Configuration of the OCSP response matrix
Prerequisites: Windows Firewall has been configured as shown in the Firewall Exceptions sections above.
1. The OCSP signing certificate must of course be available from the corporate CA to which the parent company provides revocation information. All OCSP responders that become members of the array must have read and write permissions to the OCSP signing certificate. Alternatively, if the fix supports a standalone CA revocation configuration, the OCSP signing certificate must be installed manually. Remember to grant read permission to the private key for all manually installed OCSP signing certificates. If you are unfamiliar with this process, see for instructions on granting permissions for the network service to read the private key of the OCSP signing certificatepart Onefrom this series
2. Configure the OCSP responder that becomes the array controller. For instructions on implementing an OCSP responder, seePart IIImiTeil IVfrom this series
3. Configure the first OCSP responder as an array controller.
4. Add more OCSP responders to the array.
Monitoring:If you are using OCSP responders on Hyper-V guests, read the additional stepsHereLearn how to configure virtual NLB guests.
I'll cover the last two steps as the other steps are covered elsewhere in this blog series.
1. In the Online Responder Management Console, expandMatrixkonfiguration. Select the respondent you want to make an array controller, right-click and select the respondent's nameDefine as array controllerno context menu.
2. To add an OCSP responder to the array, right-clickMatrixkonfigurationand selectAdd member to arrayno context menu.
3. You get theselect computersdialog box. Click on thatNavigate…Taste.
4. Enter the name of the OCSP responder you want to add and clickcheck namesTaste.
5. Once the computer name of the OCSP responder is resolved, clickOK.
6. Oselect computersDialog box is now populated with the FQDN of the computer hosting the Online Responder, clickOK.
7. You will be asked to confirm that you want to add the array member. This dialog gives you a last chance to cancel before the array controller configuration overwrites the OCSP responder configuration. ClickSimKeep going.
8. To verify the configuration, expand the array configuration in the OCSP MMC and select the name of the responder you just added. The revocation configuration status should be the same as shown in the following image.
Note: If you use a manually installed certificate, e.g. For example, from a standalone CA, you'll get the error shown in the image below.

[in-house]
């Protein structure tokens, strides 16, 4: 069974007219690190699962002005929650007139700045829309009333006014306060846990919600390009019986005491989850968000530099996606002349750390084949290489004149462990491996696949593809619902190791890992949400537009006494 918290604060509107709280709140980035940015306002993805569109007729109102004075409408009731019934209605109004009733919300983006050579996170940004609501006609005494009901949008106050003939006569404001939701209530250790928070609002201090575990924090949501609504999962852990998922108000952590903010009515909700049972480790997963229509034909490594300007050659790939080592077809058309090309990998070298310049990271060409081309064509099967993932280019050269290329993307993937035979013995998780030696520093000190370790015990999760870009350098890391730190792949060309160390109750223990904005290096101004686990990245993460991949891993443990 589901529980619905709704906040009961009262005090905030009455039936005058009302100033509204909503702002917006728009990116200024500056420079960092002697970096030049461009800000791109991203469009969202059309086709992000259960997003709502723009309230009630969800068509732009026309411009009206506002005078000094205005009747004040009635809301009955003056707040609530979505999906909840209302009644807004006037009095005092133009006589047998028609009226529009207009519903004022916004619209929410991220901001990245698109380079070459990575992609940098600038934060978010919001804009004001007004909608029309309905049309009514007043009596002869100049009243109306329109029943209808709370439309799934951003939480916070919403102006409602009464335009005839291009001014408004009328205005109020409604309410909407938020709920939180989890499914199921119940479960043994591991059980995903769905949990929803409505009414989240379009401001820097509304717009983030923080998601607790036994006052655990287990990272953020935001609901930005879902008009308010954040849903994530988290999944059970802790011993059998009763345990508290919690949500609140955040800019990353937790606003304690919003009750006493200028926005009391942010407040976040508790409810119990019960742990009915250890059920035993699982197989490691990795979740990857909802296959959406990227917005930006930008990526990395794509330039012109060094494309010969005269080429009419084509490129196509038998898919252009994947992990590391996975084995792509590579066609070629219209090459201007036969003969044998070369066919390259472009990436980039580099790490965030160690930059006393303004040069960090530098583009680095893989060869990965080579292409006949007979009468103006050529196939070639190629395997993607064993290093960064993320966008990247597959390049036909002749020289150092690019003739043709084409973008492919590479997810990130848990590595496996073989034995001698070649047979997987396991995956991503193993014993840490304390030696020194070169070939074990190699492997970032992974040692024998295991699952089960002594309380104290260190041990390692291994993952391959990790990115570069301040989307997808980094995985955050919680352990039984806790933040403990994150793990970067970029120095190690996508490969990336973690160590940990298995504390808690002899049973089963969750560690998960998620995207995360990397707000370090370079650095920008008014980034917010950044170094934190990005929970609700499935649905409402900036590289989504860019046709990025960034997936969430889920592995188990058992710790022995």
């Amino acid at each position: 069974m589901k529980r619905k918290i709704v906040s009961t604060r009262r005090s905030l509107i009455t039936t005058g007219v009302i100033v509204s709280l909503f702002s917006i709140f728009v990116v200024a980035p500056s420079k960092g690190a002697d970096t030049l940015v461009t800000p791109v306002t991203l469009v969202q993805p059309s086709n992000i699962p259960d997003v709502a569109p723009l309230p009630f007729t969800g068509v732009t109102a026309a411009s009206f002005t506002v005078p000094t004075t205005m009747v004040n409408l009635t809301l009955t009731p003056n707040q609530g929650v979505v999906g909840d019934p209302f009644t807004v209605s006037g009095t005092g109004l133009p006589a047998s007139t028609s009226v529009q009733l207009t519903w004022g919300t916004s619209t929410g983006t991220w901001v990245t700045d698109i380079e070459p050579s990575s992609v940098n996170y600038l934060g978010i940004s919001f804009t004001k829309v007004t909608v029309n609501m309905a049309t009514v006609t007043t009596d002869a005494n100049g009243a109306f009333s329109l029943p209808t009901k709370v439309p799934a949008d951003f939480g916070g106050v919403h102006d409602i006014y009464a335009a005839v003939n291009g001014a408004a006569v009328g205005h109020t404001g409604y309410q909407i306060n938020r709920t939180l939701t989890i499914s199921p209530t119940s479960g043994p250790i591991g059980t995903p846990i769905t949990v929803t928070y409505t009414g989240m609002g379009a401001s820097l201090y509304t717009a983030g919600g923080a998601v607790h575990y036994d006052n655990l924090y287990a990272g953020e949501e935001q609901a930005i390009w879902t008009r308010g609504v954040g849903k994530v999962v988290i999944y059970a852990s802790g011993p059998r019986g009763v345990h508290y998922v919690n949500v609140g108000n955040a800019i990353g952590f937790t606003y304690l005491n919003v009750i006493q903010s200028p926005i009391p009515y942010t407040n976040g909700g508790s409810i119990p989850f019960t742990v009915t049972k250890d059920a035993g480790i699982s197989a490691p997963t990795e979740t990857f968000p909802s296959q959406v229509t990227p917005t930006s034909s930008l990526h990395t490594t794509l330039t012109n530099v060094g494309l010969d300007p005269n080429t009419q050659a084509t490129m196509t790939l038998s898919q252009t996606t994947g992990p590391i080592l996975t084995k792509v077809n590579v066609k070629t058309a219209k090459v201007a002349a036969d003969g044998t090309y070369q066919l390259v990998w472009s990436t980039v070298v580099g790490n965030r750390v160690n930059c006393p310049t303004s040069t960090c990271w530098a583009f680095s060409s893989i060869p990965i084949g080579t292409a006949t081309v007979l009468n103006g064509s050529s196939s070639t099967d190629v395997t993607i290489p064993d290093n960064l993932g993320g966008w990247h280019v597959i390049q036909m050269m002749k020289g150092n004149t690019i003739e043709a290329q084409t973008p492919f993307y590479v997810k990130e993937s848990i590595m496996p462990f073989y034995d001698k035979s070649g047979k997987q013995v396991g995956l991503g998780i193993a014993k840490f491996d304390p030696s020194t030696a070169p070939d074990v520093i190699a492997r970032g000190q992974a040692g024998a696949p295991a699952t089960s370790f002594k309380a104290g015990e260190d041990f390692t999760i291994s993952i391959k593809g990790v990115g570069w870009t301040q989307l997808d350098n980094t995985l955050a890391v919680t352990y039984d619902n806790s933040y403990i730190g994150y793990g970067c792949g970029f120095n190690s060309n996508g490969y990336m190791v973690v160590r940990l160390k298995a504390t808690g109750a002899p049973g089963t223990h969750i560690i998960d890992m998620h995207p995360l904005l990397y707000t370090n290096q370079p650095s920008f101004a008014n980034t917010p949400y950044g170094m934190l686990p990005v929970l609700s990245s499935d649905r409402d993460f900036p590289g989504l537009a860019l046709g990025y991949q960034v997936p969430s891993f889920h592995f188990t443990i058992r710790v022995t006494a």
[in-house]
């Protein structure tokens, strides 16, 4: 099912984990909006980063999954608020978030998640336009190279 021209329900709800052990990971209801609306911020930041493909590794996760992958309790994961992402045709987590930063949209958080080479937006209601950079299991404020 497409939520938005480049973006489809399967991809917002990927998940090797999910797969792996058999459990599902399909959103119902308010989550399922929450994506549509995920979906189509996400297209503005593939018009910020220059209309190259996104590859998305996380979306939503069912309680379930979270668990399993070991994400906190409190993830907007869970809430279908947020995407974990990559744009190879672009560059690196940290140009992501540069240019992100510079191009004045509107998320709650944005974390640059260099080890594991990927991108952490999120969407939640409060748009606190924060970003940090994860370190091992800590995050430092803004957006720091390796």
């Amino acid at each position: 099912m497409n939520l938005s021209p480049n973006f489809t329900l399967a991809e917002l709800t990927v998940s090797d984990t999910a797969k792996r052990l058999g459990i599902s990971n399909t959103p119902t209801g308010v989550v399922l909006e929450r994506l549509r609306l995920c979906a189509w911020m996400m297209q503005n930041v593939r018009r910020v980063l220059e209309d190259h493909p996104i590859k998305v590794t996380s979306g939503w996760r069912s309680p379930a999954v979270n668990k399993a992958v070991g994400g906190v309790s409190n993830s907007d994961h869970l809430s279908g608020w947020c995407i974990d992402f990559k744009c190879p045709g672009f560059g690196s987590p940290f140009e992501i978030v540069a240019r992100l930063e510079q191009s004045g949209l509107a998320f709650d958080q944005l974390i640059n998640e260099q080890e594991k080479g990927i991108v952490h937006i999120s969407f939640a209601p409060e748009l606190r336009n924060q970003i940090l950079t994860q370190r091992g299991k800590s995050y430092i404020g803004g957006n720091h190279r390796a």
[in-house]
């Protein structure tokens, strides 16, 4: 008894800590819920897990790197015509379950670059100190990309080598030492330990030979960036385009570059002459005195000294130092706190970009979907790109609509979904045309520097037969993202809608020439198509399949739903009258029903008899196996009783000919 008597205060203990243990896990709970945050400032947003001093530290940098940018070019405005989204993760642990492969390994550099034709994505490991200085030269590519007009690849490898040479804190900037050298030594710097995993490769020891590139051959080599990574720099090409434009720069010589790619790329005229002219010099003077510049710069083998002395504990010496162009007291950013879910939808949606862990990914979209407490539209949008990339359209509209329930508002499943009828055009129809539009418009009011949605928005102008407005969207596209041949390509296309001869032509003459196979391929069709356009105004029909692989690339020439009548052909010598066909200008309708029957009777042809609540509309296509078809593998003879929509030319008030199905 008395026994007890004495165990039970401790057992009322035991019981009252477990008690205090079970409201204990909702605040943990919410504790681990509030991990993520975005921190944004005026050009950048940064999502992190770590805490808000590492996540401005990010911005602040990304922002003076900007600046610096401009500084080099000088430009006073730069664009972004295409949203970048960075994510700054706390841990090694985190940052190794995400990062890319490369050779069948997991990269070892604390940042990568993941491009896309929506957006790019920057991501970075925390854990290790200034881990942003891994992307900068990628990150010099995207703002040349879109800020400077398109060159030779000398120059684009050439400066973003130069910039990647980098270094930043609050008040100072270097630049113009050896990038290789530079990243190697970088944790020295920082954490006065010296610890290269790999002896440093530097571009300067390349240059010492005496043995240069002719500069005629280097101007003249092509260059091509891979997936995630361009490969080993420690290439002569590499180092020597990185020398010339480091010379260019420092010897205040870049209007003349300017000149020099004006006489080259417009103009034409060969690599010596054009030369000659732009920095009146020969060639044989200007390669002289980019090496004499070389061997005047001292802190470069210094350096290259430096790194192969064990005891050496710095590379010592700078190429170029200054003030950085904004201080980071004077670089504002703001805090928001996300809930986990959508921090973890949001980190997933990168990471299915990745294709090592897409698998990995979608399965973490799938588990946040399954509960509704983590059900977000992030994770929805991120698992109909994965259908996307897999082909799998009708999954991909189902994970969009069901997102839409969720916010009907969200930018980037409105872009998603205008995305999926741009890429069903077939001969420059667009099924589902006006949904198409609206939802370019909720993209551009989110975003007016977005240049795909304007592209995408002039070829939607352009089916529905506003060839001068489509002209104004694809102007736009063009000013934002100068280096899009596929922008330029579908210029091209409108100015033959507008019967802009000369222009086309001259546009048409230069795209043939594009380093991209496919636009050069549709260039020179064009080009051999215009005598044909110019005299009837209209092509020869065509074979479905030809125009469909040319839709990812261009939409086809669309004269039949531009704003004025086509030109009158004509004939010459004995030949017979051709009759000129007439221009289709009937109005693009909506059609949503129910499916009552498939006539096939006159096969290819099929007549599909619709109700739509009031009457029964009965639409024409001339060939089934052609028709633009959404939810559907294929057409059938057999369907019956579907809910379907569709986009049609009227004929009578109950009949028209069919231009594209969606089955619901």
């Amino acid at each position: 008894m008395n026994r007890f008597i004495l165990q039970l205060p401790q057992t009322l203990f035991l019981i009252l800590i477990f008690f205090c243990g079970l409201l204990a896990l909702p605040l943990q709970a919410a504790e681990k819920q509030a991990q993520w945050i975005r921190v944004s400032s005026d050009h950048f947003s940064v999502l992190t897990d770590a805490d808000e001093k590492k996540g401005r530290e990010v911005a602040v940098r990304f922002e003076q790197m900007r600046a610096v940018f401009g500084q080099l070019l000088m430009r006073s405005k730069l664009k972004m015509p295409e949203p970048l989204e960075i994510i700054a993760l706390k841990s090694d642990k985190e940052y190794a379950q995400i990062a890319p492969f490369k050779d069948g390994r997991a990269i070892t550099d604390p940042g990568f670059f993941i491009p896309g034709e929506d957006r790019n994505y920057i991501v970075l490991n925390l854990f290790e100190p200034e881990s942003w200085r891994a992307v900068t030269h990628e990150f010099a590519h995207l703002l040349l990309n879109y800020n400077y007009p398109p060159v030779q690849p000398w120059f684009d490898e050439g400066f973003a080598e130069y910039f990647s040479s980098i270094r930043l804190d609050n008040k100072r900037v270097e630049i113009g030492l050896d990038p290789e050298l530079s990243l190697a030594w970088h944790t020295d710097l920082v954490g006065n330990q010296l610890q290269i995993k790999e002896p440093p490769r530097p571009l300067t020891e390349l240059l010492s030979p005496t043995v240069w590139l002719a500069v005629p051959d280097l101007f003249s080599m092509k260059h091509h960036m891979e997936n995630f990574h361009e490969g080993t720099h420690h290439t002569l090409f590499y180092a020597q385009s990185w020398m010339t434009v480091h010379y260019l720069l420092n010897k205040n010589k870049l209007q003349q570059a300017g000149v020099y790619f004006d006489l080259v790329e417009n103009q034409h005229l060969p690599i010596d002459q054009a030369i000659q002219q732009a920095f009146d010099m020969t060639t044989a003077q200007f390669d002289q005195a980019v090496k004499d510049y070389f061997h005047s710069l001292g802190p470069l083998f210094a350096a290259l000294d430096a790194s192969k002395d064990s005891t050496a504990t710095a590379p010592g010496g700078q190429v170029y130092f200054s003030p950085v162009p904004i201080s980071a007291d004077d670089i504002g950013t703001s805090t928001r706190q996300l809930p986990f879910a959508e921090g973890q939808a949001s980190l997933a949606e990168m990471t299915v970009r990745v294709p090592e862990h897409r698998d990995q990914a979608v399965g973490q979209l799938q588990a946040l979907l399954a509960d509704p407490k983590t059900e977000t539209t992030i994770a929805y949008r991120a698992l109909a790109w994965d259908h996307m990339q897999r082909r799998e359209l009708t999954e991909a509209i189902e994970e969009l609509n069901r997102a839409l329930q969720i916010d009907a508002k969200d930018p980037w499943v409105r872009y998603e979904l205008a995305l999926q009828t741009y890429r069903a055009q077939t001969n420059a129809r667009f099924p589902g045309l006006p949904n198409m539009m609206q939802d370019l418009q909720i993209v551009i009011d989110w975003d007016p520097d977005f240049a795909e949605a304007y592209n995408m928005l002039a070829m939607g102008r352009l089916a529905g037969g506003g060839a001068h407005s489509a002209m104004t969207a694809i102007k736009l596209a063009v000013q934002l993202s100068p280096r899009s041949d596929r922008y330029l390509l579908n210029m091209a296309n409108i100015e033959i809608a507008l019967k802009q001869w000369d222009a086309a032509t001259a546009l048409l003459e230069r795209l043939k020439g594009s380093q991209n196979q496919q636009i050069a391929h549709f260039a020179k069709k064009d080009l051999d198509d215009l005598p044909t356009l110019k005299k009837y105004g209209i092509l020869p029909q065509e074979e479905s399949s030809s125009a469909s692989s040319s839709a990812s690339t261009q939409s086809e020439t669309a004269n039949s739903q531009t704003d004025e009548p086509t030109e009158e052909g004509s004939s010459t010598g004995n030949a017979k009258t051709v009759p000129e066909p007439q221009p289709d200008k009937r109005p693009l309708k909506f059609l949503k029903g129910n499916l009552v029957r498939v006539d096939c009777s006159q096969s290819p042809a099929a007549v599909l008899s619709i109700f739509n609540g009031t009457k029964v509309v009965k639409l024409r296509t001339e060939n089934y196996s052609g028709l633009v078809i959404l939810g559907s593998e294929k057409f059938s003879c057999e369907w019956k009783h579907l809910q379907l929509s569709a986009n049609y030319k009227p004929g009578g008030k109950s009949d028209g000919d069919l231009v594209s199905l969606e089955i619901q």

To work around this issue, you must manually assign the certificate after installing it from the computer's local store. ExpandMatrixkonfiguration, click on the name of the OCSP server that was just added to the array and right-click on the revocation configuration that uses a manually assigned signing certificate. chooseAssign signing certificateno context menu.
Select the appropriate certificate and clickOK.
You will get the following error. This error just indicates that the OCSP responder has not yet obtained the revocation information and therefore cannot verify that the configuration is correct.
If you want to remove this error, right-click Matrix Configuration and select Update Revocation Data.
Installing the Network Load Balancing feature
Before installing and configuring your NLB cluster, there are a few important things you need to know in advance:
- What IP address will you assign to the NLB cluster?
- What DNS name will you associate with this cluster?
Before configuring the NLB cluster, you must first install the Network Load Balancing feature on all OCSP responders that will be members of the NLB cluster.
To install the NLB feature, open a command prompt and typeServerManagerCmd - Install NLB, as shown below.
1. After installing the Network Load Balancing feature, open the Network Load Balancing Manager.(Video) Configuring Online Responder
2. ChooseSentencein the menu bar, then selectneu. This starts the New Cluster Wizard.
3. Enter the hostname of the first node and clickConnect, then clickNext.
4. This opens the Host Parameters page of the New Cluster wizard. Accept the default settings and clickNext.
5. Then on the Cluster IP Address page of the wizard, clickAdd to…
6. Here you add the IP address and subnet mask of the load balancer. After entering the network information, clickOK.
7. Then clickNext.
8. On the Cluster Parameters page, add the cluster's FQDNInternet full nameThe text box. Set the cluster operation mode according to your environment. In this example I selectedUnicast.
9. On the Port Rules page, clickEnd.
Add nodes to the cluster
For each node that you want to add to the NLB cluster, you must complete the following steps.
1. MagnifyNetwork Load Balancing clustersin the Network Load Balancing Manager. Right-click the cluster name and select itAdd host to clusterin the context menu. This starts the Add Hosts to Cluster wizard.
2. On the wizard's Connect page, enter the hostname of the node that you want to add to the cluster and clickConnect.
3. On the Host Parameters page, clickNext.
4. On the Port Rules page of the wizard, clickEnd.
In this post, we cover the implementation of a highly available OCSP responder. In the next part of this series, I'll cover how to configure clients to receive revocation information from an OCSP responder that isn't listed in the certificate's OCSP URI.
Implementing an OCSP Responder: Part I Introduction to OCSP
Implementing an OCSP Responder: Part II Preparing Certificate Authorities
Implementing an OCSP Responder: Part III Configuring OCSP for Use with Enterprise Certificate Authorities
Implementing an OCSP Responder: Part IV Configuring OCSP for Use with Autonomous Certificate Authorities
Implementing an OCSP Responder: Part V High Availability
Implementing an OCSP Responder: Part VI Configuring Custom OCSP URIs via Group Policy
-Chris 'Tickle Fight' delay